By Catherine Wagley
By Catherine Wagley
By Wendy Gilmartin
By Jennifer Swann
By Claire de Dobay Rifelj
By L.A. Weekly critics
By Catherine Wagley
By Zachary Pincus-Roth
DOWN THE STREET FROM THE graveyard and cater-cornered to the ubiquitous Southern Baptist church is where you'll find Mary Robison and her four white cats. She's altogether too striking a figure for the Wal-Marts and Sonic Burgers of Hattiesburg, Mississippi: Gray and black hair swoops down around her olive skin and dark eyes; shirts, pants, mules, and socks are black; silver chain bracelets dangle at her wrists.
The centerpiece of a cluttered mantle in the living room of her modest brick apartment is a 2-foot figurine of the Virgin Mary in blue and white; behind the mantle Robison has painted a large golden arc.
"I was raised Catholic," Robison confesses, "but I've never thought of myself as religious. Still," she says, looking sharply at the porcelain Virgin, "that's not a doll."
On a neighboring wall hangs a Robert Motherwell forgery, crashing abstractions of black paint, the signature carefully replicated in the corner.
"I paint everything," Robison says, "hammer handles and things like that." She points to a bowl of bronzed remote controls on her coffee table.
The irrepressible Hannah (who lives just up the highway in Oxford) has best captured her fiction: "Mary Robison's stunned and plunging creatures are the truth. This is pure, grim poetry."
Robison's "grim poetry" first appeared in the literary world in '77 when her short story "Sisters" ran in The New Yorker, her first publication. "It was just knockout," she says, "it changed my life entirely." Dozens of New Yorkerstories followed, and by 1983 she had three short-story collections, Days, An Amateur's Guide to the Night, Believe Them, and a novel, Oh!
Her meticulous delineation of American life soon led critics to lump Robison as a minimalist, with all the abuses and denigration (and defenses and exoneration) associated with that literary inclination. "I detested the term," Robison says. She's sipping Diet 7-Up from a goblet, and piling an ashtray with Camel Light after Camel Light. "I thought it reductive, misleading, inconclusive and insulting. It was the school that no one ever wanted to be in. They'd bring your name up just to kick you."
Still, Robison admits, it brought her "more attention than I deserved" and, alongside such writers as Amy Hempel, Frederick Barthelme and Raymond Carver she was certainly in "good company." Though Carver and Robison interacted primarily on a professional level, they had common ground in what Robison refers to initially as "the same problem" -- editor and minimalist mentor Gordon Lish.
"It turned out we fired Gordon on the same day," she says. "You can understand an editor wanting to put his mark on the fiction. He was so powerful in those days, and he could be generous and helpful and very sane sometimes. But, oh God, he was an overbearing bullying type of person: so bright you couldn't dismiss him, but just out of control."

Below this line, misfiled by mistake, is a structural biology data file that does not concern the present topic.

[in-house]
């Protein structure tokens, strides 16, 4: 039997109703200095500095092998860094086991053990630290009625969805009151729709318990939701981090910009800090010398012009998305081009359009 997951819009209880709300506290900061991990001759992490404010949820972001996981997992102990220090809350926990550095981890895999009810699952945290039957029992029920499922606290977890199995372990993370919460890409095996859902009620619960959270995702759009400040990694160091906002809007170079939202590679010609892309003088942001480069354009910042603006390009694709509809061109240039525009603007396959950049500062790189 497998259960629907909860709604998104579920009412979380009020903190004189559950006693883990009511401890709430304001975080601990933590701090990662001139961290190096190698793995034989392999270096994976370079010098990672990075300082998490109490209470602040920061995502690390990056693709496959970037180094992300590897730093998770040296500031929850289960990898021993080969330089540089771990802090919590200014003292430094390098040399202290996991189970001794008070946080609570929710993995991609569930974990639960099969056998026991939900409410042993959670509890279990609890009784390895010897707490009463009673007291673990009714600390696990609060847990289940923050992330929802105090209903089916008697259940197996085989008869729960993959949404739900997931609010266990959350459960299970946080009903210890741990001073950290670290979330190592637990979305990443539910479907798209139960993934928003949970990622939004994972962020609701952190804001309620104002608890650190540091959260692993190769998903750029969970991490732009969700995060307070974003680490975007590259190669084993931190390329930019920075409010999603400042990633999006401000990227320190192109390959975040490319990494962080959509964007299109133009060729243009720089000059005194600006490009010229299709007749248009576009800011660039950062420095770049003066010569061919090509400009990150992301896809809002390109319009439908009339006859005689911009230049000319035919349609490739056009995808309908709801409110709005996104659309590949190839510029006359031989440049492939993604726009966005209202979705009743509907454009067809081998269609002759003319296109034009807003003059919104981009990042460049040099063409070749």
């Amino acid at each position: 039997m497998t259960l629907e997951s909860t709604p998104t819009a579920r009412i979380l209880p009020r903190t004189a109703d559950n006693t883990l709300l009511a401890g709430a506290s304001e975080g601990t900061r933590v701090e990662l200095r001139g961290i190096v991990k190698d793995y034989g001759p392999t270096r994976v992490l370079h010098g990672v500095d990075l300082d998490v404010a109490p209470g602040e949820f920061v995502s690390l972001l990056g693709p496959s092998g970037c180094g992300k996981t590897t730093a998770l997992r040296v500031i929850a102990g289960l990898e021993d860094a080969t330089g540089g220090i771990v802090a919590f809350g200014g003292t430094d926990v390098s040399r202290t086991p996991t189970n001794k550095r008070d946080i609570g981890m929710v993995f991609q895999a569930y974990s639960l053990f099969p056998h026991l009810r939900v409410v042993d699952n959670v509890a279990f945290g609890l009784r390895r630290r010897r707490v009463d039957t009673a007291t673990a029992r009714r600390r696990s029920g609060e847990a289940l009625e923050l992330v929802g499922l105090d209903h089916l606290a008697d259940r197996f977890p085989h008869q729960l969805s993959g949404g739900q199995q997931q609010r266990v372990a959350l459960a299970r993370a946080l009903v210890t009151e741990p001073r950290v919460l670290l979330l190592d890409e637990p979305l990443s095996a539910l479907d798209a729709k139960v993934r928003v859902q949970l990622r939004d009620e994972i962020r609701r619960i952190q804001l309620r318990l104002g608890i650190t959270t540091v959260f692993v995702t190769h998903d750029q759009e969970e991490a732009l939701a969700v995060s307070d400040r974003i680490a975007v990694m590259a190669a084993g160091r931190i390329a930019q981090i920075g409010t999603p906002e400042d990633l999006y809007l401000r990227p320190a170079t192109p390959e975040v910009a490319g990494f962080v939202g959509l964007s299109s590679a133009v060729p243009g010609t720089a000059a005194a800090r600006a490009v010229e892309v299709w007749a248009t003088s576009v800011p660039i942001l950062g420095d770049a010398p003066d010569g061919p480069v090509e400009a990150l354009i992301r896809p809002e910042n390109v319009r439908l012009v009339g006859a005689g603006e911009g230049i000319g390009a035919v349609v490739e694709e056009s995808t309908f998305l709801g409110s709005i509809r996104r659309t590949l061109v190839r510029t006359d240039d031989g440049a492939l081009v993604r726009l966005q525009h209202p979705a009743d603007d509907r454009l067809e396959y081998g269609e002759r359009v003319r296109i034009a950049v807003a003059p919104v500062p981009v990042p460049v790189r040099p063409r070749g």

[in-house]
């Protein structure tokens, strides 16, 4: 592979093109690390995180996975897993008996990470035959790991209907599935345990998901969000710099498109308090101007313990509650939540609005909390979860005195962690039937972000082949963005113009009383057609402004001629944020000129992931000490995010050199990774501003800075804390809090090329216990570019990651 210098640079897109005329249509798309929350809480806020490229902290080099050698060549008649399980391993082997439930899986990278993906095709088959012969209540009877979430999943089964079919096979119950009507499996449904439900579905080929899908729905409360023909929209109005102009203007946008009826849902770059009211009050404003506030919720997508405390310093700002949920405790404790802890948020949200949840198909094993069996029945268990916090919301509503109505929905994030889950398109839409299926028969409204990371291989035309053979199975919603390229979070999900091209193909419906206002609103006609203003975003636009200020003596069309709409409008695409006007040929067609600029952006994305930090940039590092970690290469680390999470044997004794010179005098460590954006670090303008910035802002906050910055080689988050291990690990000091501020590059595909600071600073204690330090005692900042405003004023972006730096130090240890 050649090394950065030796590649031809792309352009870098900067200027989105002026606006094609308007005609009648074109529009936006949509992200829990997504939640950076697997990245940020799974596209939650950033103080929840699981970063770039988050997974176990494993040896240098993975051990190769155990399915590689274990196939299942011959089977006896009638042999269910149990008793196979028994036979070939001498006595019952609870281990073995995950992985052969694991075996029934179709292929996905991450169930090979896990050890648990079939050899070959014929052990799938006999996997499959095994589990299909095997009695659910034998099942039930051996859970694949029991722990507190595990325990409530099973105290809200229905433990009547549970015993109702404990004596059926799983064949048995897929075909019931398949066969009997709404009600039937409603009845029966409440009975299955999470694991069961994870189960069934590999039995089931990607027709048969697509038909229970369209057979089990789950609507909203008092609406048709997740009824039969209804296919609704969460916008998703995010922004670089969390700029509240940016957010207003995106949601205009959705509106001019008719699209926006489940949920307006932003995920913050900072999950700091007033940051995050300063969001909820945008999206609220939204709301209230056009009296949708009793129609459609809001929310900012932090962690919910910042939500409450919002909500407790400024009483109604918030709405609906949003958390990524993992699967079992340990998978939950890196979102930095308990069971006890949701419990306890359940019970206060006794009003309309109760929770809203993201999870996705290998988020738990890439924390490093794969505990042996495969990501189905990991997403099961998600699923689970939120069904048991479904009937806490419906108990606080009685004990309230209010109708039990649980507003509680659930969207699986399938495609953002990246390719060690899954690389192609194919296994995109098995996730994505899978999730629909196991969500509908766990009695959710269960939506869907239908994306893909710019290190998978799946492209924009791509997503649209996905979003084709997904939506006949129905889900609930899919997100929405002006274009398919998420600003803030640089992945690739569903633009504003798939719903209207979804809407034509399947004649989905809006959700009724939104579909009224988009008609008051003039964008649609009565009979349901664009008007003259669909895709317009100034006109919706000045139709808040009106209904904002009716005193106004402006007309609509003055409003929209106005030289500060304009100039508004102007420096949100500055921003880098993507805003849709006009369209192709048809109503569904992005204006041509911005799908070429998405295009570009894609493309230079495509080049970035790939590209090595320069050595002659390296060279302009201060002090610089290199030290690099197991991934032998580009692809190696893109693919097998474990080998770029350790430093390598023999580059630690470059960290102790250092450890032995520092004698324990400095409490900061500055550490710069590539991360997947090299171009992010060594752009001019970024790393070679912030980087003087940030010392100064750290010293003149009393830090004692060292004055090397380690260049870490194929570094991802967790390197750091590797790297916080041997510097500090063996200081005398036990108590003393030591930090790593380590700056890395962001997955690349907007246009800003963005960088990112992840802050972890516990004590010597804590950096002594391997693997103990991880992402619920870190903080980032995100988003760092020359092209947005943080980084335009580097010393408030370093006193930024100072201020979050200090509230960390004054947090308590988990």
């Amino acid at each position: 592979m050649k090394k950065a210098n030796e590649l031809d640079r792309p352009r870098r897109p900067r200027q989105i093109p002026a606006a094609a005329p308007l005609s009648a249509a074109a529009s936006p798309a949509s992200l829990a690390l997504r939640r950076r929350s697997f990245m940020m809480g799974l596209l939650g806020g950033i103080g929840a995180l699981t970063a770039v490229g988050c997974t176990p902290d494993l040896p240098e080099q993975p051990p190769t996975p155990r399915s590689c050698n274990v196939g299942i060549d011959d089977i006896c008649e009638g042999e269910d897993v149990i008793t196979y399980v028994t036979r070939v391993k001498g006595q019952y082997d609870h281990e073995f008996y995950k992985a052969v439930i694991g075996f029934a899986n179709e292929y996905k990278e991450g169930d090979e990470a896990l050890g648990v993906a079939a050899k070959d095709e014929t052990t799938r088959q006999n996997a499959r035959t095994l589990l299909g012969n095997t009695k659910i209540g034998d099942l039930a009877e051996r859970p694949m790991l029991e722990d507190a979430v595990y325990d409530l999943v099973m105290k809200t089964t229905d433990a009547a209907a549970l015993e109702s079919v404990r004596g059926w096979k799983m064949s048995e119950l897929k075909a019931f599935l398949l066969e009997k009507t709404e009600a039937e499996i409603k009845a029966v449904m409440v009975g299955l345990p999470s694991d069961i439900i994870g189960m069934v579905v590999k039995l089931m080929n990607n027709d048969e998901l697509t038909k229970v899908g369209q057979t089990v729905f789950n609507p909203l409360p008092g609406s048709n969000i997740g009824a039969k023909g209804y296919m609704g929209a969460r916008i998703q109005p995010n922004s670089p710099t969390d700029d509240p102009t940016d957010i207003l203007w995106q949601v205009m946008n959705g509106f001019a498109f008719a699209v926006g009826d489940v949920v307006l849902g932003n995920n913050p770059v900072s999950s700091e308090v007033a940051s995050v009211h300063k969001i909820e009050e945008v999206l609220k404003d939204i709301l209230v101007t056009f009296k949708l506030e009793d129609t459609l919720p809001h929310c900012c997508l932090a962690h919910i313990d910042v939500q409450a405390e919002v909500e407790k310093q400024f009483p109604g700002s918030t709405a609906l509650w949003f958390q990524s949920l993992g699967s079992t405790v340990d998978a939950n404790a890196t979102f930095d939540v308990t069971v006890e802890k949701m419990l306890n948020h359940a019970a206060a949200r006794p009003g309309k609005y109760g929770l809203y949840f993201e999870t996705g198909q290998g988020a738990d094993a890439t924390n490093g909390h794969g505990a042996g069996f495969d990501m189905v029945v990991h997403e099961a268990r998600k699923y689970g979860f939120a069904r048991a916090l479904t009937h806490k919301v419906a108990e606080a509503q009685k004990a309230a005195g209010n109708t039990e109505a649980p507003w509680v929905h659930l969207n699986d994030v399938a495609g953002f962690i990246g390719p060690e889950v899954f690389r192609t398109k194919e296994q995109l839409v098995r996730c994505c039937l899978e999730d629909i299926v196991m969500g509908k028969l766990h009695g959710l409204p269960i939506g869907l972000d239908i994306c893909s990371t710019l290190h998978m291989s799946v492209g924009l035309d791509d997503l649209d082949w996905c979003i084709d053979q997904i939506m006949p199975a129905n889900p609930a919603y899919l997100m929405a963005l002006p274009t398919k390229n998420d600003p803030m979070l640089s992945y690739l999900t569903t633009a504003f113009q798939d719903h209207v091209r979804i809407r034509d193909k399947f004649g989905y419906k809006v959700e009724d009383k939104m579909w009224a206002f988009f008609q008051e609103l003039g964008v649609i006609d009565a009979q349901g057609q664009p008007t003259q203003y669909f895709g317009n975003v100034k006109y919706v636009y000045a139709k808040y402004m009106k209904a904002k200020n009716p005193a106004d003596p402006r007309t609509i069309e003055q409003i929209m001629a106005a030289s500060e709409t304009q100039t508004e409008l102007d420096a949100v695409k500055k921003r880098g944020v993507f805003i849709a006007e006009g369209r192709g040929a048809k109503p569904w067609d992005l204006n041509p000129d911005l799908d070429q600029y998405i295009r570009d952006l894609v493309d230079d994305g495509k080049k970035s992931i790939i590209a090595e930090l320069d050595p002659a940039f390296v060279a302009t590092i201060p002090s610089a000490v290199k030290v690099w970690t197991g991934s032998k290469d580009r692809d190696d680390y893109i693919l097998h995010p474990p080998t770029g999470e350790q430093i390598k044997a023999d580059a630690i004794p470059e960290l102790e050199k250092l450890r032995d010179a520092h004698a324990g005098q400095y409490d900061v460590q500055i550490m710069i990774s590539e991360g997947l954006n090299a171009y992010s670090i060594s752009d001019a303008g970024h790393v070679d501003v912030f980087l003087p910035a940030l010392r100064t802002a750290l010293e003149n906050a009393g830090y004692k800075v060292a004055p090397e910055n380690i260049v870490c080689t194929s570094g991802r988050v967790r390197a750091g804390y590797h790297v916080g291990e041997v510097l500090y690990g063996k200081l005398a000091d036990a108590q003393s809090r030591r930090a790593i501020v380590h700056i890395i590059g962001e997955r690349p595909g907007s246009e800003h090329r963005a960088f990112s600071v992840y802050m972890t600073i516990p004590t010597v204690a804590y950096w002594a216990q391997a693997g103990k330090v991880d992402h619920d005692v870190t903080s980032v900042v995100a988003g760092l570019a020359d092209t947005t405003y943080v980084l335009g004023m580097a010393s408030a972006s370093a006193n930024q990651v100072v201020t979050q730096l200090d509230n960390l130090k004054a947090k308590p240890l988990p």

AFTER THE PROLIFICACY AND HIGH-profile period of the early '80s, Robison didn't publish again until Subtraction in 1991; the novel tracks a foursome of emotionally stricken and soused characters as they chase one another across geographic and psychic landscapes. And then another long silence from Robison . . .
"It was a time in my life when I was having trouble writing," she says, "and I was having trouble, period. For about 10 years I didn't publish much of anything, and I didn't haveanything. I had nothing, and I really didn't know if I ever would again. When I was young and heard about writer's block, I thought, 'Oh, they're just doing other things, and they're busy, busy, busy.' All that is true, but then there's the real thing: You're balling it up 26 times, and just weeping. It's about pride, really; feeling the words on the page can never represent you. It's the worst thing you can learn about yourself. You could go mad. It's a paralysis that I pray on my knees never visits me again."
Finally, however . . .
"I was driving around and screaming into the tape recorder, and I started typing the stuff on index cards. I had thousands of these index cards. I started to become aware of reoccurring themes and situations and characters, and I realized that if I pushed it, it was malleable enough, and I could have a novel."
In what she calls "the great tradition of writing in cars," Robison worked on Why Did I Ever in her now-deceased Honda, recording thousands of microtapes, transcribing them with an electric typewriter plugged into her cigarette lighter; for illumination she positioned her "moon-roof" under street lights. She had all she needed: a/c, music, ashtray, zero interference.
536 fragmentary mini-chapters later and she had her third novel: the tribulations, conversations and misadventures of Money Breton, a thrice-divorced, Ritalin-hungry screenwriter in the South. Careening around Money are a foolish boyfriend, Dix, her infuriating best friend Hollis, Belinda the "producer witch," and her damaged children: daughter Mev, going through a methadone program, and gay son Paulie, the victim of a horrible assault by the "Lice-Faced Criminal."
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